In the early 1970s the Cold War was at its height and just about any theatre of conflict on earth was effectively a proxy war between the Communist Soviet Union and the power bloc that styled itself the Free World, led by the United States.
Russian military 'advisers' went into combat with the Syrians and supplied arms and ammunition to the Arab nations.
The United States backed Israel. The bottom line was that the Israelis had chosen - or been chosen by - the right superpower. The Americans made better weapons and they were better at getting them to the war.
So the tide of battle turned and after at least one false start ceasefire negotiations eventually produced an end to hostilities. When it came, Israeli forces were not far from the gates of Damascus and were only 100 kilometres from Cairo.
The war had been short, but it changed the world.
Arab oil exporters who dominated the global energy market at the time decided to punish the West for backing Israel by using what it called ''The Oil Weapon".
Prices were suddenly hiked and output was cut.
There were fuel shortages, a stock market crash and a global economic slowdown whose effects were felt for years. The 55 mph speed limit on some federal roads in the United States dates from the period when desperate attempts were made to save fuel.
Europe and the United States began cultivating alternative oil suppliers and thinking about alternative energy and fuel saving. The death knell was sounded for the gas-guzzling car.
Diplomatically Egypt drifted out of the Soviet sphere of influence and became an ally of the United States.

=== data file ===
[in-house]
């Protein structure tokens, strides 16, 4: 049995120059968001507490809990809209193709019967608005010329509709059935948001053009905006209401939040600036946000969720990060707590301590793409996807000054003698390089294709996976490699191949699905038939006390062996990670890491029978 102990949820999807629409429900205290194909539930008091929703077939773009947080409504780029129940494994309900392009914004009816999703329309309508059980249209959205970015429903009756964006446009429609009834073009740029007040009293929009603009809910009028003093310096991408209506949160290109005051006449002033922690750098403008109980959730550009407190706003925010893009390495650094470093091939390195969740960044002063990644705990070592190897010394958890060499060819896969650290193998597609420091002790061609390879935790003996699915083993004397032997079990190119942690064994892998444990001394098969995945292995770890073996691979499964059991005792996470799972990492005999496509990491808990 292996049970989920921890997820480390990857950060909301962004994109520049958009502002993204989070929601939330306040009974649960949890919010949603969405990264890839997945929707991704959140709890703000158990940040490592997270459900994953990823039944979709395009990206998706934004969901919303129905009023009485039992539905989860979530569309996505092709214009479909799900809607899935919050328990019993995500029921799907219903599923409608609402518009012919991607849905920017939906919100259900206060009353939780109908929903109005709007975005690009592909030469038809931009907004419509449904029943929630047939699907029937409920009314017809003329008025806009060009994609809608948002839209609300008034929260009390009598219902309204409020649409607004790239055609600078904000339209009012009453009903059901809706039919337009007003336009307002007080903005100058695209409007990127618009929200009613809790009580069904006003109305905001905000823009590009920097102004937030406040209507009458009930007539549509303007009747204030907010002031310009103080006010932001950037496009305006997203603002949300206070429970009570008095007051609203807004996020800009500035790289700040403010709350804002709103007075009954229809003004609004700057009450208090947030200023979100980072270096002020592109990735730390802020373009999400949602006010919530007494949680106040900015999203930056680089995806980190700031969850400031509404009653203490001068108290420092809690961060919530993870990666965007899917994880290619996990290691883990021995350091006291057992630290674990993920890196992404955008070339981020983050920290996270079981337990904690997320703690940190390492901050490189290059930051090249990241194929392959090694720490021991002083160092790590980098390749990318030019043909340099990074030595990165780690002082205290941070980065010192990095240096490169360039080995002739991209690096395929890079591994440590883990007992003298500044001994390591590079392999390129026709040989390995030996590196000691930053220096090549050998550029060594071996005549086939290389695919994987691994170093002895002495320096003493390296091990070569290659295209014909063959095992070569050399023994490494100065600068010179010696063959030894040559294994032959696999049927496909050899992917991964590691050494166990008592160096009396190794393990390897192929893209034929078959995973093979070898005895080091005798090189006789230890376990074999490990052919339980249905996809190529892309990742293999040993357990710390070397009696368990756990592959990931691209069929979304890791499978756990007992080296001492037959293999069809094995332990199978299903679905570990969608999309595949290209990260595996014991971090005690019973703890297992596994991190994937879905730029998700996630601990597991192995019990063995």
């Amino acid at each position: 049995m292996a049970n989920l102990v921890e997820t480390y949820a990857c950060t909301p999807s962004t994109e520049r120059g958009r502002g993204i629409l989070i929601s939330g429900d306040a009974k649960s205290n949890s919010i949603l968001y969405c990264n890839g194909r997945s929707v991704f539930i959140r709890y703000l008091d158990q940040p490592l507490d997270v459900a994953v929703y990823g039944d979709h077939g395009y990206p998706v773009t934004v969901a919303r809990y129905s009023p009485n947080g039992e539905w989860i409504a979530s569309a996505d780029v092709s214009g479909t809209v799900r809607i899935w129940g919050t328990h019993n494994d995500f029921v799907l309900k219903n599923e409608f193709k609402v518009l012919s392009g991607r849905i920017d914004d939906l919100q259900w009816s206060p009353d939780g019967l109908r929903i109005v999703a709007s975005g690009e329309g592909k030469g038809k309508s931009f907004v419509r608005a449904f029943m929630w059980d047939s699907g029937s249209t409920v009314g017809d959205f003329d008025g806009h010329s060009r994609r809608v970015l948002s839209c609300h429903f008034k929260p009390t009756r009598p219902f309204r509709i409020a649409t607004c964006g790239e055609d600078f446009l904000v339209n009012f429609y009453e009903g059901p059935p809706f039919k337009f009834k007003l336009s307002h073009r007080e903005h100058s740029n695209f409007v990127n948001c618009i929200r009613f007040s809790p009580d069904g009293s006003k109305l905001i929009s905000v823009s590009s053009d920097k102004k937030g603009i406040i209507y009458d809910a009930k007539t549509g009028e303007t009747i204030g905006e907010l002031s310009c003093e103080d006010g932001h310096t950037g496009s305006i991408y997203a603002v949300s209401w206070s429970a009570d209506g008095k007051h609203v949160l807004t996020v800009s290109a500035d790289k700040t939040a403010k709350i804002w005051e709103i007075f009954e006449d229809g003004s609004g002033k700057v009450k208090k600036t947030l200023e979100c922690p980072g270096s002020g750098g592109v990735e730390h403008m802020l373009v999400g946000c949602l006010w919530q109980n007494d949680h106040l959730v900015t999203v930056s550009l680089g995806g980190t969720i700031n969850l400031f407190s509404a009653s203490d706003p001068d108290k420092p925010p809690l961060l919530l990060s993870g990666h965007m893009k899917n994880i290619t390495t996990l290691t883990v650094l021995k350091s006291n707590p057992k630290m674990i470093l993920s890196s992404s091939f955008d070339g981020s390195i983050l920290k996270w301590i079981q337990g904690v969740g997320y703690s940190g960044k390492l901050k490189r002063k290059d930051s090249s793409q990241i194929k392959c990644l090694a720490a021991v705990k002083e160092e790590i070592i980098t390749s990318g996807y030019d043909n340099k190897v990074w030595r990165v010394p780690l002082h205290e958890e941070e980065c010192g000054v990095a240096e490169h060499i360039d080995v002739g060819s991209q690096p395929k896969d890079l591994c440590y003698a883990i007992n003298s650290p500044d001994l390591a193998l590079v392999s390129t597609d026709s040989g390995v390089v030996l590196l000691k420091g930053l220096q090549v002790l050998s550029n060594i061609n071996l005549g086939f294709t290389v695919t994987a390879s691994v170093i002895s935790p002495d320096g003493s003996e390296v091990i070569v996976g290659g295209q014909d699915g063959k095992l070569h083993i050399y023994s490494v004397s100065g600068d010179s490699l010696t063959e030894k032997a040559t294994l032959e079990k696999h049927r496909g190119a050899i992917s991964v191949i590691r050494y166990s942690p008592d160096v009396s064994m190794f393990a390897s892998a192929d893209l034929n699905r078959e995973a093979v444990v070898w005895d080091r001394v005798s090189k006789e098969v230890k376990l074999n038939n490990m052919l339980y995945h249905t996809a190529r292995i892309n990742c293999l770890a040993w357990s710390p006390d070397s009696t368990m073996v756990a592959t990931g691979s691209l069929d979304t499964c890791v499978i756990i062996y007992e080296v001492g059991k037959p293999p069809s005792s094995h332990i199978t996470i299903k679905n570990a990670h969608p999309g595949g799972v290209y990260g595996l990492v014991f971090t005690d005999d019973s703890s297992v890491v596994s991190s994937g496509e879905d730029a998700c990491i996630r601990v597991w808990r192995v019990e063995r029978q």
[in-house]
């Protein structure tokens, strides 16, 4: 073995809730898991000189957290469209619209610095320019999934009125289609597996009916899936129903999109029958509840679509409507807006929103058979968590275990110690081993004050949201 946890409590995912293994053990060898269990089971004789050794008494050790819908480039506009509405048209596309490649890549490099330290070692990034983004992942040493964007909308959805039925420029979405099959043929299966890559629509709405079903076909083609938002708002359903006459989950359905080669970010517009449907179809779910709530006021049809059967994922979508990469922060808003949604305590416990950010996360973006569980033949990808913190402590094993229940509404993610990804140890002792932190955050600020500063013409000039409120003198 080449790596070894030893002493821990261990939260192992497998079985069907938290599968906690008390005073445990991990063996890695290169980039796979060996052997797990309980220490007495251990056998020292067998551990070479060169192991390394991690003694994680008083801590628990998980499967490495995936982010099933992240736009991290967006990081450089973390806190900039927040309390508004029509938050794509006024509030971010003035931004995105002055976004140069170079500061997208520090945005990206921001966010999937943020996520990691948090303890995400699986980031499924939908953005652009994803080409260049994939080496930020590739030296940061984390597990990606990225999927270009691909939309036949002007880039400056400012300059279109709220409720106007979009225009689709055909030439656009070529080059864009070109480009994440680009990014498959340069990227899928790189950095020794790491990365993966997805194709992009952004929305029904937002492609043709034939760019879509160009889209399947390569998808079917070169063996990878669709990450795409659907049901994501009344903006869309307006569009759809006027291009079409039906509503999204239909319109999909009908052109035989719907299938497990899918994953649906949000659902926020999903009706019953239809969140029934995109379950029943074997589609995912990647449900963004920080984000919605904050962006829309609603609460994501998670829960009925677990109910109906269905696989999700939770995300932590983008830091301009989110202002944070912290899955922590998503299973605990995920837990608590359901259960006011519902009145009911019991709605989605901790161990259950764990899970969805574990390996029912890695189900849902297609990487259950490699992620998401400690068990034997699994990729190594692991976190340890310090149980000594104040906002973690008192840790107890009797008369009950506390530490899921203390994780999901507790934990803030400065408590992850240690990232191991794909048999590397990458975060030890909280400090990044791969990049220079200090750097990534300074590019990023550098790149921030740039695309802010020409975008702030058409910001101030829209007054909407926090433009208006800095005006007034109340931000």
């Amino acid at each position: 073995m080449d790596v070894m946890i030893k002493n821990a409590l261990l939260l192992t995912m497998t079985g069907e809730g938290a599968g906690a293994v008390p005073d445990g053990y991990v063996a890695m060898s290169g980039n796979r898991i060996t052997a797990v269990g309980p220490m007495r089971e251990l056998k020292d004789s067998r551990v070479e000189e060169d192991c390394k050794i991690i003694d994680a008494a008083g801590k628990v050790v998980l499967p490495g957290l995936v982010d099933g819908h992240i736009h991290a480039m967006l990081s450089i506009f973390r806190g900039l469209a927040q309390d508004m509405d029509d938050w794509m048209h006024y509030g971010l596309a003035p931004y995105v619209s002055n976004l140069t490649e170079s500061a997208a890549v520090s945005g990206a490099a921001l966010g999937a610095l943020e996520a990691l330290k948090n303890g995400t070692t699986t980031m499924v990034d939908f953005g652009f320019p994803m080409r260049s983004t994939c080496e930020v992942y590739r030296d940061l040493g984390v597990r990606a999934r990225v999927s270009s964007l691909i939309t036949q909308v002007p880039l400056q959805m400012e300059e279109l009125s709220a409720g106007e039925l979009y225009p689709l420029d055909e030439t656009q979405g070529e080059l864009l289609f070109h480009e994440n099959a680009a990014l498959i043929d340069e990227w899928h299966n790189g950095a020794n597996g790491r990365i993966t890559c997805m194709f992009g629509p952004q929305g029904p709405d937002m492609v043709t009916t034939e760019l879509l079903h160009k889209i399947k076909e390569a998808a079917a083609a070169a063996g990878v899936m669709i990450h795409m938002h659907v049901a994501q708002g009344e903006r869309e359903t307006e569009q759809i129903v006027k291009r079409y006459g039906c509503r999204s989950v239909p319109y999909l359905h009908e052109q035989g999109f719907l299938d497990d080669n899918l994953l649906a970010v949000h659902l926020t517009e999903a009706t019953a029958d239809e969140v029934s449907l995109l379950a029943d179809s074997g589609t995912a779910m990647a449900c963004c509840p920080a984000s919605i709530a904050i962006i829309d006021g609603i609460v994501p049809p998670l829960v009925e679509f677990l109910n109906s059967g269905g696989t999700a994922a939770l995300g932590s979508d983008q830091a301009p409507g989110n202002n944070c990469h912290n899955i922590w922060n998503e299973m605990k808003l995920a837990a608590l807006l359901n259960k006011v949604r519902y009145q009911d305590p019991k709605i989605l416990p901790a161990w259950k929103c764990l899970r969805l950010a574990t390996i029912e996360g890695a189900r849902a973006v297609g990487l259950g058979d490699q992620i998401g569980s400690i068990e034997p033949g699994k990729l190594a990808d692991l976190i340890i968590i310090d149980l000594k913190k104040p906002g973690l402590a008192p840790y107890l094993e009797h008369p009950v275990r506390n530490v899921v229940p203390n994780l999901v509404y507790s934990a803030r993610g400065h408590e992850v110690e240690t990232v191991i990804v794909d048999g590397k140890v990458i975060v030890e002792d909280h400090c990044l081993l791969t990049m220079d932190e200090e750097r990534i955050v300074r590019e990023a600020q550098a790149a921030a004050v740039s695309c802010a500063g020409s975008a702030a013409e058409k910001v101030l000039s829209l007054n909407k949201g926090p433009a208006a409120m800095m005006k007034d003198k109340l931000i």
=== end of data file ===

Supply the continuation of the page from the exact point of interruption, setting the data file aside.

It got the Sinai peninsula back in the end but through diplomacy, not war - under American chairmanship it signed a peace treaty with the Israelis a few years after the guns fell silent. The Camp David accords were one of the most important diplomatic achievements of the post-war era.
The Arab nations probably concluded privately that they would never defeat Israel in a conventional war. The fighting may have seen some of the last major tank clashes of history. Armoured vehicles it turned out were too vulnerable to missile fire from aircraft.
But Israel was forced to conclude too that it couldn't take easy victories for granted and that the Egyptian army in particular could stand and fight.
In the period of introspection that followed the war and the intelligence failures that led up to it, senior politicians and military officials lost their jobs.
But the most depressing legacy is perhaps this.
If you go up to the Israeli side of the ceasefire line on the Golan Heights today you can find ruined and abandoned armoured vehicles preserved as monuments.
You can look into Syria and watch and listen as the Syrian army directs tank and artillery fire onto towns and villages where it claims rebel forces are hiding out.
It is evidence of how close the Syrian war has come to history's old battlefields - and a reminder that, in the Middle East, the uncertainties of the future always feel more pressing than the glories and the agonies of the past.